Tuesday, June 21, 2016

Ways to Utilize Peer Athletes I

This successful program is an adaptable model for other schools' coaches.

Marlow Football Buddies  

For many years on game days, the football players and cheerleaders every Friday go to the grade school to visit Pre-K through second grade. Players visit the classes for about 15-20 minutes. Usually, one to three players go to one class. Players greet, interact, play catch in the football field across the street, or hang out on the playground. 

The elementary teachers often make or supervise their students' making treat bags for the players to take back to the locker room. The school or athletic department sometimes makes shirts to give the elementary students. The students love it. The younger ones, who often have older siblings, look forward to the Football Buddies, and they get to know the athletes and cheerleaders. 

Behavior  This small program has improved behavior. If there are weeks when a class does not behave or do classwork, the teachers will tell them that their Football Buddies will not come, that they will lose this privilege this week. The Buddies don't come to the misbehaving class, but they do go to other classes. The children are really disappointed but learn, even in Pre-K, that behavior and actions matter. Football Buddies simply do not come if behavior is bad.  

Personal communication, 2014

In a June 2016 conversation with Felix Linden, the co-founder and advisor/teacher of the Roosevelt Leadership Academy, Felix viewed Marlow Football Buddies as a launching pad for almost all Oklahoma schools, including Oklahoma City Public Schools, for whom he works. Felix envisioned "Active Athletes" as the program name.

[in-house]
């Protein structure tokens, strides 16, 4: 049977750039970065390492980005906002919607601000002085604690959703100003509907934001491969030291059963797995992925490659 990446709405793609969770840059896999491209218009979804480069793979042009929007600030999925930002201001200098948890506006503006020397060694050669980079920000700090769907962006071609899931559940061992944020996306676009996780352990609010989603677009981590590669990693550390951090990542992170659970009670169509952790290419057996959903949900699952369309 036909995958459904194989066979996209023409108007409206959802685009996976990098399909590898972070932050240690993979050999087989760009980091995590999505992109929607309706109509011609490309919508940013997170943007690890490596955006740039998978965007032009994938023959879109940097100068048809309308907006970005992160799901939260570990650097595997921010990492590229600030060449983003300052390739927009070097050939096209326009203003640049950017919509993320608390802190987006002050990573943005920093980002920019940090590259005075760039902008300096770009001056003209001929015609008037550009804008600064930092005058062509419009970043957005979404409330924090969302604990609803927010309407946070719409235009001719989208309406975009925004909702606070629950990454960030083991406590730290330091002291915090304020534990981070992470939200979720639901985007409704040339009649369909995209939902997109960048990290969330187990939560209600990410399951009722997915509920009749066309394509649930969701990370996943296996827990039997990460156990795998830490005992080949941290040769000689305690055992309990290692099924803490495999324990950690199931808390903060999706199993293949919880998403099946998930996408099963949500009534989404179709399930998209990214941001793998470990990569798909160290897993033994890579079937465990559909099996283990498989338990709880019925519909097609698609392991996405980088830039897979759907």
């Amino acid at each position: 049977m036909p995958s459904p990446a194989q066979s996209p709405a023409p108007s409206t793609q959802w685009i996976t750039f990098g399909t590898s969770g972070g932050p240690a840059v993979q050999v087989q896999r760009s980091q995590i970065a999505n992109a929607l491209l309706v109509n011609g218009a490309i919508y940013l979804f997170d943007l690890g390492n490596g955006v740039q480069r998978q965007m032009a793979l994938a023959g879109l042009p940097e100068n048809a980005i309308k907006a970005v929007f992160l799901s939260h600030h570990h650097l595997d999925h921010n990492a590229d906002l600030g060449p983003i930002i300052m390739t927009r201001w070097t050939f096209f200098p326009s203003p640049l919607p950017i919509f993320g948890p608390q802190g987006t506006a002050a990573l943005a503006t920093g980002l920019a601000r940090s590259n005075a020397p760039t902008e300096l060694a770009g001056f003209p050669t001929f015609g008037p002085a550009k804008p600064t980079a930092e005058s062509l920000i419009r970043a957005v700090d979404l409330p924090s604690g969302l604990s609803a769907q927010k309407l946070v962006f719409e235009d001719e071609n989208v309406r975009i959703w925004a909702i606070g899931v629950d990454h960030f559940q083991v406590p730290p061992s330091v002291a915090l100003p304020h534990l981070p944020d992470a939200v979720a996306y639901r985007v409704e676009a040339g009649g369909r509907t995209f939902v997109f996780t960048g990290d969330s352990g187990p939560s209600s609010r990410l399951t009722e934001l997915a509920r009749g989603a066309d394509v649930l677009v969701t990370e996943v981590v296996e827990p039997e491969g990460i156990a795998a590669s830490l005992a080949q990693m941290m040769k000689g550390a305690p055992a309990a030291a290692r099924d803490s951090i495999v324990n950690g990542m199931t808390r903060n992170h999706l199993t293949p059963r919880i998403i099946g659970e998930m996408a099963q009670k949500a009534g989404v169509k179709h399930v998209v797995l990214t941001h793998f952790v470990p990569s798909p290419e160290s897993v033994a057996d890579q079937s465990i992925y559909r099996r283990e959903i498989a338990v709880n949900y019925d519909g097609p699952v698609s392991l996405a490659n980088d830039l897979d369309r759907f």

Activities could vary by grade, e.g., 1st and 2nd, 3rd and 4th, middle school, etc.

Length of Each Class Visit – 15-20 minutes, 30 minutes, or more 

Added benefit - Routinely assign players and cheerleaders to the same class(es) to increase relationship-building.

Change players as sports' seasons change, e.g., wrestling, basketball, soccer, golf, gymnastics, others.

Cedar Hill Longhorns,

Improved behavior (for mentors and mentees)                            

Increased self-worth (for mentors and mentees)

Emphasized academics and athletics

Visit Activities

Talking and listening to younger students *

Teaching or practicing a cheer, school fight song and more

Throwing/shooting balls, putting, cartwheels (depending upon sport)

Showing-and-telling with sporting equipment which students can touch or use

Reading a book with a few students or having them read to athletes

Trying on sports gear, having a photo made with an athlete, printed, and autographed

Assigning team members to a teacher to make weekly visits to tutor and mentor

    * Having name tags on the elementary students might be helpful for a few visits.

Pre- or Follow-up Activities

Making signs and/or coloring printables for athletes' lockers (Google sports worksheets and printables.)

Writing a short support message on a Post-It Note. "Go, Pete. Mark"

Attending games with families to cheer on their athletes

Honoring athletes for accomplishments at a elementary or middle school assembly

Doing some kind of school project, fundraiser, or community service together

Crafting - making tissue paper pom-poms in school colors to cheer on the athletes

Team's hosting a school night at a home meet (or game); younger peers serve as "personnel"

Team's performing at a school assembly (either something funny or a routine from their sport)


Transportation if the elementary or middle school(s) are far from the high school. Students will have to carpool, drive, or walk.

Disrupting students’ or athletes' instruction time

Generally, teachers are willing to give up instruction time for their students’ improved behavior and increased self-esteem.

Some schools allow athletes to leave early on game days, or alternate times can be decided.

Send us your ideas or best practices.

Trinity College athlete and mentees

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